- The Oxford Handbook of Evolution, Biology, and Society
- About the Editor
- About the Contributors
- Introduction: Evolution, Biology, and Society
- Divergence and Possible Consilience Between Evolutionary Biology and Sociology
- Sociology’s Contentious Courtship with Biology: A Ballad
- Edward Westermarck: The First Sociobiologist
- Discovering Human Nature Through Cross-Species Analysis
- The Neurology of Religion: An Explanation from Evolutionary Sociology
- Reward Allowances and Contrast Effects in Social Evolution: A Challenge to Zygmunt Bauman’s Liquid Modernity
- Sex Differences in the Human Brain
- The Savanna Theory of Happiness
- How Evolutionary Psychology Can Contribute to Group Process Research
- The Genetics of Human Behavior: A Hopeless Opus?
- DNA Is Not Destiny
- On the Genetic and Genomic Basis of Aggression, Violence, and Antisocial Behavior
- Genetics and Politics: A Review for the Social Scientist
- Genes and Status Achievement
- Peer Networks, Psychobiology of Stress Response, and Adolescent Development
- Stress and Stress Hormones
- Social Epigenetics of Human Behavior
- Physiology of Face-to-Face Competition
- Evolutionary Behavioral Science: Core Principles, Common Misconceptions, and a Troubling Tendency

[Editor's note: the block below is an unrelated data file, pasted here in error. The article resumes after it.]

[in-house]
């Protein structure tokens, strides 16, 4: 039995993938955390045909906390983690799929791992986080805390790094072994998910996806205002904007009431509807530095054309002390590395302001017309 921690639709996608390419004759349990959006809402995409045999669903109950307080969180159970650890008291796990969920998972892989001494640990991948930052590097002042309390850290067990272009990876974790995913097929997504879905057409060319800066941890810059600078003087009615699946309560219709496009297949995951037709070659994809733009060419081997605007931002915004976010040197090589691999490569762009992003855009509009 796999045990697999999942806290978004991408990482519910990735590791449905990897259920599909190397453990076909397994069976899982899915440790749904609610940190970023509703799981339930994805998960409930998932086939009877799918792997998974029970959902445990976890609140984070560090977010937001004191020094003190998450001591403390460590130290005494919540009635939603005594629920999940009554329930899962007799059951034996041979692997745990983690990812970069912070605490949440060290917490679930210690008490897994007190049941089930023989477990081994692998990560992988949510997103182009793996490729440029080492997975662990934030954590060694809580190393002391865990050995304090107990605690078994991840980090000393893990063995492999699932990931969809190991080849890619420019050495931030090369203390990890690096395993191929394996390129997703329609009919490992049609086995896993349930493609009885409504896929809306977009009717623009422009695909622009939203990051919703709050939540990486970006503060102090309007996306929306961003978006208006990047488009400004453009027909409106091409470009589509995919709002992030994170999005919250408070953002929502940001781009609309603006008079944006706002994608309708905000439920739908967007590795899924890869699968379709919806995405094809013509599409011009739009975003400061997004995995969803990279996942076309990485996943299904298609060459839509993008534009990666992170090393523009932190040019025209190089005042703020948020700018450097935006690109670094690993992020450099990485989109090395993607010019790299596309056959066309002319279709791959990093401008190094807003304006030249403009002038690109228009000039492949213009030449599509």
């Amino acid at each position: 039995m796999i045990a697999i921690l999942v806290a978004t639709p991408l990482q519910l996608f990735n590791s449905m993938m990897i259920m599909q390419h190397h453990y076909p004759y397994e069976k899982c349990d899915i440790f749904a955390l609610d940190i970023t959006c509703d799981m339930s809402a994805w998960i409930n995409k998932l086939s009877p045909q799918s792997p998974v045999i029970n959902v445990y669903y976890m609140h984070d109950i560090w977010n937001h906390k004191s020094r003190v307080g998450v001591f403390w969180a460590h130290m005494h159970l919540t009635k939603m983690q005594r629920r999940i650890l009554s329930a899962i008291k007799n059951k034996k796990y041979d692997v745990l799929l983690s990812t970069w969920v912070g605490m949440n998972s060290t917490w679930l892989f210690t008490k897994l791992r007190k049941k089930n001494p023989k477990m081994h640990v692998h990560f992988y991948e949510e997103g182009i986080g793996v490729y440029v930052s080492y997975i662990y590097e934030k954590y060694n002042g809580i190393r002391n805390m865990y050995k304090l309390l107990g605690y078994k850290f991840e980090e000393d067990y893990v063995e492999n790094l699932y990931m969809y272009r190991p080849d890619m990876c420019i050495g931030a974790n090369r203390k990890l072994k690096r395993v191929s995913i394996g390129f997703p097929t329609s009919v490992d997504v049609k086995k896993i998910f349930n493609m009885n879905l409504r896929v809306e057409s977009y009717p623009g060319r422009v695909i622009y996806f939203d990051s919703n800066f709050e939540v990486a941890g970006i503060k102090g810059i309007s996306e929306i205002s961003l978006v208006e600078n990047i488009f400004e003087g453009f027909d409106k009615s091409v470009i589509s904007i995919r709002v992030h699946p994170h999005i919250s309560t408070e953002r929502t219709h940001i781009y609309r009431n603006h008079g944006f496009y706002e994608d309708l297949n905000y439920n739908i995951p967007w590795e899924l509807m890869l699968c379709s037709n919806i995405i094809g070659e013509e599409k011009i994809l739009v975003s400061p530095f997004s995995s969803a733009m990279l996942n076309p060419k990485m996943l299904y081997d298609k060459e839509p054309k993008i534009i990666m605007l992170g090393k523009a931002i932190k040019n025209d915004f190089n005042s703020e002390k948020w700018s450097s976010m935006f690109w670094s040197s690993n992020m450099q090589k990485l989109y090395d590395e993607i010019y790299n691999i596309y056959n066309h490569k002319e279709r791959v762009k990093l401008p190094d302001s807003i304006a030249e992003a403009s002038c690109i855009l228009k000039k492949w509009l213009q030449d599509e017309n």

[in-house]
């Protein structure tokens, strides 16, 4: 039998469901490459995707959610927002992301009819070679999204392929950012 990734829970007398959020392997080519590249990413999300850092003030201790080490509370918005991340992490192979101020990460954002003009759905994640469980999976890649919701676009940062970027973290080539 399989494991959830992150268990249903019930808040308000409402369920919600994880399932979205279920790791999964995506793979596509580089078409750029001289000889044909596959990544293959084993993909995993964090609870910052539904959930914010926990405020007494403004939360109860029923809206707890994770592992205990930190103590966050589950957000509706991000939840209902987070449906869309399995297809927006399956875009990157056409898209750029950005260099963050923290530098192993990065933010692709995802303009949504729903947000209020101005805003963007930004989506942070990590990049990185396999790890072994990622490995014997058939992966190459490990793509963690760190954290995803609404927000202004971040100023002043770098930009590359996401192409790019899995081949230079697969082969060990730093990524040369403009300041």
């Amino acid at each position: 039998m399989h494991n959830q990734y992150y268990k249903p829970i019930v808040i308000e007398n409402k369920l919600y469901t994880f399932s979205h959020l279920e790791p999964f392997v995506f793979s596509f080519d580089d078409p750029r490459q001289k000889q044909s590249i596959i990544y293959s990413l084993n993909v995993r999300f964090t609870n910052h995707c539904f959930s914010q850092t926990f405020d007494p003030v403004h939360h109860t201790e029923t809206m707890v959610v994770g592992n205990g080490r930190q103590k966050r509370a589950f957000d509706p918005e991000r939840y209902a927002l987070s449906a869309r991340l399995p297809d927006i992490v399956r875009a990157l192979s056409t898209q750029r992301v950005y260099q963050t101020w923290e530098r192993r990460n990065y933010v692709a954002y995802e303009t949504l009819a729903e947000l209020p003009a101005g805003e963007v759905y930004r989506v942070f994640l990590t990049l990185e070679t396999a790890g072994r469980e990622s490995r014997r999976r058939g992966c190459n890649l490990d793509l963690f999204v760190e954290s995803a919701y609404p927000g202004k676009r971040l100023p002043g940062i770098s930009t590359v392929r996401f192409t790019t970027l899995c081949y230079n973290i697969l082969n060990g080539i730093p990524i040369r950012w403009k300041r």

- Evolutionary Family Sociology
- Evolution and Human Reproduction
- Evolution, Societal Sexism, and Universal Average Sex Differences in Cognition and Behavior
- Evolutionary Theory and Criminology
- The Biosocial Study of Ethnicity
- Human Sociosexual Dominance Theory
- From Paganism to World Transcendence: Religious Attachment Theory and the Evolution of the World Religions
- The Evolutionary Approach to History: Sociocultural Phylogenetics
- Why Sociology Should Incorporate Biology
Abstract and Keywords
Conceptions of the human individual lie at the heart of all group process theories. Applying evolutionary reasoning—reasoning concerning what predispositions are likely to have evolved—to those conceptions can make the conceptions more accurate and thus improve theories based on them. This chapter discusses exchange processes, identity processes, and status processes. For exchange processes, evolutionary reasoning suggests numerous predispositions that would affect exchange, many to cope with the problem of cheating by others and ourselves. In fact, evolutionary reasoning suggests that concerns with our own identity may exist principally to improve our exchange outcomes. Concerning status processes, evolutionary reasoning suggests that awarding prestige must have evolved in the context of exchange, such that the person receiving prestige also incurs performance obligations. These points and others lead to several suggestions of areas for future research and specific predictions.
Joseph M. Whitmeyer is Professor of Sociology at the University of North Carolina at Charlotte. He has published extensively on group process research, particularly on exchange and status processes. He has also co-written a book (with Saul Brenner) on the processes that occur in one empirically important small group, the US Supreme Court.
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